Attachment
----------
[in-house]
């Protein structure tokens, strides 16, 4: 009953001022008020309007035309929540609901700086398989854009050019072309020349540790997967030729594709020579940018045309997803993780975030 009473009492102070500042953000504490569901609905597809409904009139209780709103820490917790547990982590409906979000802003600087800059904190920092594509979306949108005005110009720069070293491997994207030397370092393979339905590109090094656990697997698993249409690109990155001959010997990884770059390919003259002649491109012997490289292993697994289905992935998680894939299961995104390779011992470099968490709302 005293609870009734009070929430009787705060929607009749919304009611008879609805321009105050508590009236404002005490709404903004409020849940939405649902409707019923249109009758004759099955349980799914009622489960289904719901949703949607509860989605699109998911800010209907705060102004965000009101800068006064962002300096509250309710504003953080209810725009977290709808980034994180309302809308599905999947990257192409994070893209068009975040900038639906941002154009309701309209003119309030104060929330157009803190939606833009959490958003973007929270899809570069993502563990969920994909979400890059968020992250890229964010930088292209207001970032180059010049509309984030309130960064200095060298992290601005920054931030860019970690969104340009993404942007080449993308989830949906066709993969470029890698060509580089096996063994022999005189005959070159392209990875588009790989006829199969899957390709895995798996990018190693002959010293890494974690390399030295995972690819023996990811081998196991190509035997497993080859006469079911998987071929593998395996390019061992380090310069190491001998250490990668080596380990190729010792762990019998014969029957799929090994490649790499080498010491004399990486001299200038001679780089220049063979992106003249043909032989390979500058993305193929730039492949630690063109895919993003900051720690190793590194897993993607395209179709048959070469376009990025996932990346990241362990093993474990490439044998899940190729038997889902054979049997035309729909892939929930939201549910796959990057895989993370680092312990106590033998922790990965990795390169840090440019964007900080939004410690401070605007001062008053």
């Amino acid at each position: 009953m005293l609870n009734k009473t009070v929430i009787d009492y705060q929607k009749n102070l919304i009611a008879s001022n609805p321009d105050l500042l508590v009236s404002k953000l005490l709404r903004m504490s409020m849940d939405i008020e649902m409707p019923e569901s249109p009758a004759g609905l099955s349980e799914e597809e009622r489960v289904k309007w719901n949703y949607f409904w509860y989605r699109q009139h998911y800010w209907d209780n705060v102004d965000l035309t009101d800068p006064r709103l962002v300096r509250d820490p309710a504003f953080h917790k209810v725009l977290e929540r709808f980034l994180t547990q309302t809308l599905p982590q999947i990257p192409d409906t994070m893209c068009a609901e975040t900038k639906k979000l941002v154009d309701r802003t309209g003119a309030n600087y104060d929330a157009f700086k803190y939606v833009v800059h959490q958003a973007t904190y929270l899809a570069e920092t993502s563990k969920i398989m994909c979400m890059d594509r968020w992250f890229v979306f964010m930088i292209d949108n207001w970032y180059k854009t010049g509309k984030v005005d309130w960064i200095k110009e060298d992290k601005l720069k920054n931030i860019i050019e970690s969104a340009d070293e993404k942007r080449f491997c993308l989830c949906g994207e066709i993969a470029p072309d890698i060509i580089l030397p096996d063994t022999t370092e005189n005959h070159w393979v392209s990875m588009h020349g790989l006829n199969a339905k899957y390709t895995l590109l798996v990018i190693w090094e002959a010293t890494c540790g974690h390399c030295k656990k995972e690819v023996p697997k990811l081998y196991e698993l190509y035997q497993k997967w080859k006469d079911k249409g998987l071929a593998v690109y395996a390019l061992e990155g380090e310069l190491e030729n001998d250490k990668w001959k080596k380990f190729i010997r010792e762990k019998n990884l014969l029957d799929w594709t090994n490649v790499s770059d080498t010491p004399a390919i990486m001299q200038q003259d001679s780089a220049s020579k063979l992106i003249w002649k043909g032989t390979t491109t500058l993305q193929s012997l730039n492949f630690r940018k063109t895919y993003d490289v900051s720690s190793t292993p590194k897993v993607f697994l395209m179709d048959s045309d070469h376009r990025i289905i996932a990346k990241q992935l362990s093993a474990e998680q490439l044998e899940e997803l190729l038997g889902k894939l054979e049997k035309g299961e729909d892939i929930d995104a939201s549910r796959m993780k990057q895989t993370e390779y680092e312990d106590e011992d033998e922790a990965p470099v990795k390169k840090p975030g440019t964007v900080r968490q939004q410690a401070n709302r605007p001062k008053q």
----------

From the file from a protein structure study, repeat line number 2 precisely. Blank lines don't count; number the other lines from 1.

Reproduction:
């Protein structure tokens, strides 16, 4: 009953001022008020309007035309929540609901700086398989854009050019072309020349540790997967030729594709020579940018045309997803993780975030 009473009492102070500042953000504490569901609905597809409904009139209780709103820490917790547990982590409906979000802003600087800059904190920092594509979306949108005005110009720069070293491997994207030397370092393979339905590109090094656990697997698993249409690109990155001959010997990884770059390919003259002649491109012997490289292993697994289905992935998680894939299961995104390779011992470099968490709302 005293609870009734009070929430009787705060929607009749919304009611008879609805321009105050508590009236404002005490709404903004409020849940939405649902409707019923249109009758004759099955349980799914009622489960289904719901949703949607509860989605699109998911800010209907705060102004965000009101800068006064962002300096509250309710504003953080209810725009977290709808980034994180309302809308599905999947990257192409994070893209068009975040900038639906941002154009309701309209003119309030104060929330157009803190939606833009959490958003973007929270899809570069993502563990969920994909979400890059968020992250890229964010930088292209207001970032180059010049509309984030309130960064200095060298992290601005920054931030860019970690969104340009993404942007080449993308989830949906066709993969470029890698060509580089096996063994022999005189005959070159392209990875588009790989006829199969899957390709895995798996990018190693002959010293890494974690390399030295995972690819023996990811081998196991190509035997497993080859006469079911998987071929593998395996390019061992380090310069190491001998250490990668080596380990190729010792762990019998014969029957799929090994490649790499080498010491004399990486001299200038001679780089220049063979992106003249043909032989390979500058993305193929730039492949630690063109895919993003900051720690190793590194897993993607395209179709048959070469376009990025996932990346990241362990093993474990490439044998899940190729038997889902054979049997035309729909892939929930939201549910796959990057895989993370680092312990106590033998922790990965990795390169840090440019964007900080939004410690401070605007001062008053």